It’s impossible to separate Porter’s less-than-welcome introduction to the world and his gritty determination to respond to bigotry with ferocious creativity. “I don’t know about all of that,” he says with a laugh. “At the time, my only goal was to get out of my situation. My circumstance in my youth was bullshit — so full of trauma — I just knew I had to get out. That was all that I was interested in doing. It was my entire focus. So whatever got me out was what I was gonna do; based on my talent, based on my skill. Whoever came into my life and treated me kindly and I felt like had my best interests at heart, I listened to them. I’ve had many angels in my life who reached out in that way, from middle school right up to today.”
Like many performers, Porter gravitated toward theater because it represented both an escape and shelter from his home life. The way he sees it, “I just like people. And it was the collaborative theater geeks that were there for me, and present in the most difficult parts of my life and sort of saved my life. So for me, it’s a chosen familial energy that I relied on for a very long time. And I still do.”
What Friends Are For
Apart from those chosen few, compassion was hard to come by elsewhere. And Billy understood he was different before he knew what that difference was. “We’re talking about before any of us knew what being gay really meant. I mean, I didn’t really understand that at 11. But theater was a place that on the surface, if nothing else, was embracing. Theater embraced me in a way that people in my ‘normal’ everyday life outside actually rejected.”
Porter left home as soon as he could. At the outset, he says, “I wasn’t going to college. Honestly, it was the teachers I had: my drama teacher and my mentors in high school who more or less pulled me by my hair when they caught wind I was moving to New York City at 17. And they said, ’No, you’re going to go to college and learn a craft and actually understand what you’re doing so you can work for the rest of your life.’ It turned out to be the best thing anyone ever did for me because it’s all about access and it’s all about understanding that.”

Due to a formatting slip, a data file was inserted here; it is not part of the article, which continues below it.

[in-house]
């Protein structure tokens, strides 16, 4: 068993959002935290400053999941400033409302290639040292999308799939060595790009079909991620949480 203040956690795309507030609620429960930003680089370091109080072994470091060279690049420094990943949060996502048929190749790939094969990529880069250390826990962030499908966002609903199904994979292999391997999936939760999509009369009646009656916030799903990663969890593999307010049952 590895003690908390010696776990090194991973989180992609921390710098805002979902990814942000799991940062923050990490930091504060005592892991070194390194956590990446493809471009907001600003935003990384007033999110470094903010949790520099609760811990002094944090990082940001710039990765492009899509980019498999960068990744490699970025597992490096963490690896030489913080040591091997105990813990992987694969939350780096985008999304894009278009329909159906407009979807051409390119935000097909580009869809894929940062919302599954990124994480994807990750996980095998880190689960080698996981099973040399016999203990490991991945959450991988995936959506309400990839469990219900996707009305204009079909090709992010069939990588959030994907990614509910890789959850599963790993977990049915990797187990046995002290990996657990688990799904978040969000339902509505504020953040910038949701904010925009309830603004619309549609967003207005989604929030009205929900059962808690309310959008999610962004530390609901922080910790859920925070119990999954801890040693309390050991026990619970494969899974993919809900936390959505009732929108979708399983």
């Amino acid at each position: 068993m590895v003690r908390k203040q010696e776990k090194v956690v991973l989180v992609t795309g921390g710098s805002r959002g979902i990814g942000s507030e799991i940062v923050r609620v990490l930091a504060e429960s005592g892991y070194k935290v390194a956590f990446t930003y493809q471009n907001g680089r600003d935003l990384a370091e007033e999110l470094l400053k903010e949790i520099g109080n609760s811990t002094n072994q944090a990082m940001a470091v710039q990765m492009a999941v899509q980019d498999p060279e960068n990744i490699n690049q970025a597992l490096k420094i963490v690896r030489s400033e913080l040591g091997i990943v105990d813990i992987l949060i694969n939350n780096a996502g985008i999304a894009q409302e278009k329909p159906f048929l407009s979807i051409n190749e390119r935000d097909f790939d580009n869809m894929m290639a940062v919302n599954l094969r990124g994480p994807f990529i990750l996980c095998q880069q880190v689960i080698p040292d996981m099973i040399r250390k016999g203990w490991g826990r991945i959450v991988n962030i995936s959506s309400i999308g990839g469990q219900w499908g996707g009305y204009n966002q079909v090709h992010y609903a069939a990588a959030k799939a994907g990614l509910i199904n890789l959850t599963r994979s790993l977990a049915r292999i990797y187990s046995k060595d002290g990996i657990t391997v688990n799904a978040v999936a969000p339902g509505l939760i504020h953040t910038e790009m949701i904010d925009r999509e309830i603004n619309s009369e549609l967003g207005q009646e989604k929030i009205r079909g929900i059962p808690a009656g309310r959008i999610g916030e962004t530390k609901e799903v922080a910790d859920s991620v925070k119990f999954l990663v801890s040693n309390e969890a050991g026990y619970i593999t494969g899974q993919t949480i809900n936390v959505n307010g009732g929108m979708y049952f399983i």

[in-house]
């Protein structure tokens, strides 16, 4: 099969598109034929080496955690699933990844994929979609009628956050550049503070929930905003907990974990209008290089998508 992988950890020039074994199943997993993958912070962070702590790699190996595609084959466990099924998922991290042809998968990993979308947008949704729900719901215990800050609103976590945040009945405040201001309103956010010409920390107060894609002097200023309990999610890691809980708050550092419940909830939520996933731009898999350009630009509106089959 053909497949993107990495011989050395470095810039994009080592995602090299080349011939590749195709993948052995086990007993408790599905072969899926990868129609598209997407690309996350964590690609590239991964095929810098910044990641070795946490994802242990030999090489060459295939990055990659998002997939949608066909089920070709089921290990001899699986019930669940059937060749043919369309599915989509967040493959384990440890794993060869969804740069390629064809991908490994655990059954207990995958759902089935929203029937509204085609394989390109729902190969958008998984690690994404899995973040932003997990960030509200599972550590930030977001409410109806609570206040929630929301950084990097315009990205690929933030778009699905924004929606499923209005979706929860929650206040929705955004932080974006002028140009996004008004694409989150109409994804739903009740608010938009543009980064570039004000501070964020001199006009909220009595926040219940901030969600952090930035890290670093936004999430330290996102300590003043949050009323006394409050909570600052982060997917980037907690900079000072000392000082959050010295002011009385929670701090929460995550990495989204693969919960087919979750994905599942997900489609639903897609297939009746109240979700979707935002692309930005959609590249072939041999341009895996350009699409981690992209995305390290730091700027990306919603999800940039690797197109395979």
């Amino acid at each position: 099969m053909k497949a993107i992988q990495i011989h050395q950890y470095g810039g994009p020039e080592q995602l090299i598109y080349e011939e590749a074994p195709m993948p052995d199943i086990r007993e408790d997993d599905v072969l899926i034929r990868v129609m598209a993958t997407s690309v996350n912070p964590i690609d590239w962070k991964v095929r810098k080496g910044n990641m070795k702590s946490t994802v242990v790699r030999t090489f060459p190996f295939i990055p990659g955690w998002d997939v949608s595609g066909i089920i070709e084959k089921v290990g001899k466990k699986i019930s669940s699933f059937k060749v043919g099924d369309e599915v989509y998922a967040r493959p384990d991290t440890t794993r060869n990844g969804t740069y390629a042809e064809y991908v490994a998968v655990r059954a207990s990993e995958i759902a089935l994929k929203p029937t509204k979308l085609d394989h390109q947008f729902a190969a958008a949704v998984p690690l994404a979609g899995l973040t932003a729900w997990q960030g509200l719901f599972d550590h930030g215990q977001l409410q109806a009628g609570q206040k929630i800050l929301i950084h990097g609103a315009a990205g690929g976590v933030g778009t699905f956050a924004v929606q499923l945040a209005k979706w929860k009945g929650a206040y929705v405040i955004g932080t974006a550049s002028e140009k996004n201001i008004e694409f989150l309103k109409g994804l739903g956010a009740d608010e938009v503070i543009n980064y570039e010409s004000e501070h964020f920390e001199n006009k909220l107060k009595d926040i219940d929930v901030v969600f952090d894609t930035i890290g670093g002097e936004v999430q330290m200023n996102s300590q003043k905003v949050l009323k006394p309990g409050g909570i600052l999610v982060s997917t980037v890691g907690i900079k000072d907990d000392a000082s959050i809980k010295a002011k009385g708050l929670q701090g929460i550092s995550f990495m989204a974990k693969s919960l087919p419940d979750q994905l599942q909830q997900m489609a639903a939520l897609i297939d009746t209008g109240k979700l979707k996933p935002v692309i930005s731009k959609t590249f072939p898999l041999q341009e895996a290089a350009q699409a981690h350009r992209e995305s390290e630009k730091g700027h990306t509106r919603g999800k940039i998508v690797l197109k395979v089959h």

For starters, Porter was informed that Carnegie Mellon was “a 10-minute drive from my house, and it was one of the top universities in the country.”
“We don’t get that kind of access,” he explains. “I discovered that I had the kind of talent that cracked open a different kind of access for me. And I understood that immediately.” So much of success, he suggests, “depends on who you are. It depends on where you come from. As a black gay man from poverty and the ghetto, I needed education. I needed a degree. I needed to learn what I was doing.”
Looking back, Porter muses that the source of his oppression ultimately proved his salvation. “Had I been able to pass for straight or whatever, I don’t know that anybody would have been challenged around me,” he says. “I don’t know that I would have been challenged to reach for anything different — because I would have been able to pass. And passing for straight was always considered better. And I couldn’t really do that naturally in a way that made other people comfortable, so I just had to lean into whatever it was that I had. Carnegie Mellon was very difficult because of that. My career was very difficult because of that. Theater people, the industry; as creatives we masquerade as being inclusive when it’s convenient, but we can be as homophobic as everybody else.”